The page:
September 17, 2010
Strategie Grains cuts EU wheat exports forecast
Better prospects for the global wheat crop have lowered hopes for the EU's exports, but high-quality output means France and the UK may still benefit, Strategie Grains said Thursday (Sep 16).
Total wheat exports from the EU are expected to fall to 17.4 million tonnes in the 2010-11 crop year due to competition from major exporters Canada and Australia, the French agricultural forecaster said.
Nonetheless, high-quality milling wheat output in France and the UK means export levels are expected to increase in 2010-11, particularly to North Africa, as the northern-European producers benefit from growing demand.
Wet conditions in Germany and elsewhere during the country's harvest are expected to have reduced the proportion of milling wheat fit for human consumption to 60% of the EU's 2010-11 crop, compared with 66% in 2009-10, the forecaster said.
Exports of French milling wheat have increased sharply as a consequence, as German buyers turn to their neighbours for supplies, while France has imported feed wheat due to Germany's higher availability.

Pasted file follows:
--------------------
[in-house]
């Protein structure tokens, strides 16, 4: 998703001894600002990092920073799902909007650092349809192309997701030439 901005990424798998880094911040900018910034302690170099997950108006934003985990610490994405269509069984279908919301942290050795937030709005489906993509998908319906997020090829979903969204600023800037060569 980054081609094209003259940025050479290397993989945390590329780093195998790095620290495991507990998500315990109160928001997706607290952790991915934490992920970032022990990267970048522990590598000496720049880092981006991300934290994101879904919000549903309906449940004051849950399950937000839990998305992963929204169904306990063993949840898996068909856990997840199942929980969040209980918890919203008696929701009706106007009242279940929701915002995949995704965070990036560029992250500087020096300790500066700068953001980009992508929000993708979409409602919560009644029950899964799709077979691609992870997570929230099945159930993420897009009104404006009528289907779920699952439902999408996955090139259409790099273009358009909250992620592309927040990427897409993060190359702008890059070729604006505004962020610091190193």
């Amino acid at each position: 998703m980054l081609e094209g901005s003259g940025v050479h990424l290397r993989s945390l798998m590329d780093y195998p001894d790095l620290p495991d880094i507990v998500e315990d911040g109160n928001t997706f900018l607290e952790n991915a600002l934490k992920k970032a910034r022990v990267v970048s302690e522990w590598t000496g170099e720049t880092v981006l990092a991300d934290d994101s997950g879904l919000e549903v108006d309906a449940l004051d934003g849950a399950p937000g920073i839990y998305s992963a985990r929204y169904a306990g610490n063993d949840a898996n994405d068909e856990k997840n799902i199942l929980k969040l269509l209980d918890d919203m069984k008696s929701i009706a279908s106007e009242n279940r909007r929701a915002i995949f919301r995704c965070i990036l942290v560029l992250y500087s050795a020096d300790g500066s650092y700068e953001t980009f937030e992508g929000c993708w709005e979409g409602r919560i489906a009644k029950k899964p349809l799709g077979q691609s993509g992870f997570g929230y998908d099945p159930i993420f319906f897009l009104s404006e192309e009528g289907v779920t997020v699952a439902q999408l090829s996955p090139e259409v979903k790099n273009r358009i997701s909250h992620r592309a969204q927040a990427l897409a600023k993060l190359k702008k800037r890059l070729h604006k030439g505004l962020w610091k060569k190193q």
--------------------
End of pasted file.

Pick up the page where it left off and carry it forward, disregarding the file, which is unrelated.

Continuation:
Total soft wheat production in the bloc is expected to fall 1.8% from last year to 127.2 million tonnes, the analyst said, revising down its August prediction by one million tonnes due to lower yields in the UK and Baltic states.
The shift in production means Strategie Grains expects Europe's milling-wheat market to remain in fine equilibrium in the coming year, while feed-wheat supplies are expected to meet demand.
"Whilst the world supply and demand situation remains comfortable, the situation in the EU is now tight," the analyst said. "Estimated ending stock is lower than the minimum stock requirement for June 30."
European wheat prices have surged more than 60% in recent weeks after weather concerns in Europe and severe drought in the Black Sea region lowered predictions for this year's harvest.
Last month Russia, the world's third-largest exporter of wheat, banned exports until at least the end of this year, sending prices surging to two-year highs. Large wheat importers such as Egypt have since begun to look to other exporters, including France, to fill the shortfall.
The EU's total grain production in 2010-11 is forecast to be sharply lower at 274.8 million tonnes, down 5.9% from last year's crop of 292 million tonnes and lower than last month's prediction of an expected 277.5 million tonnes, due to lower wheat, corn and barley production.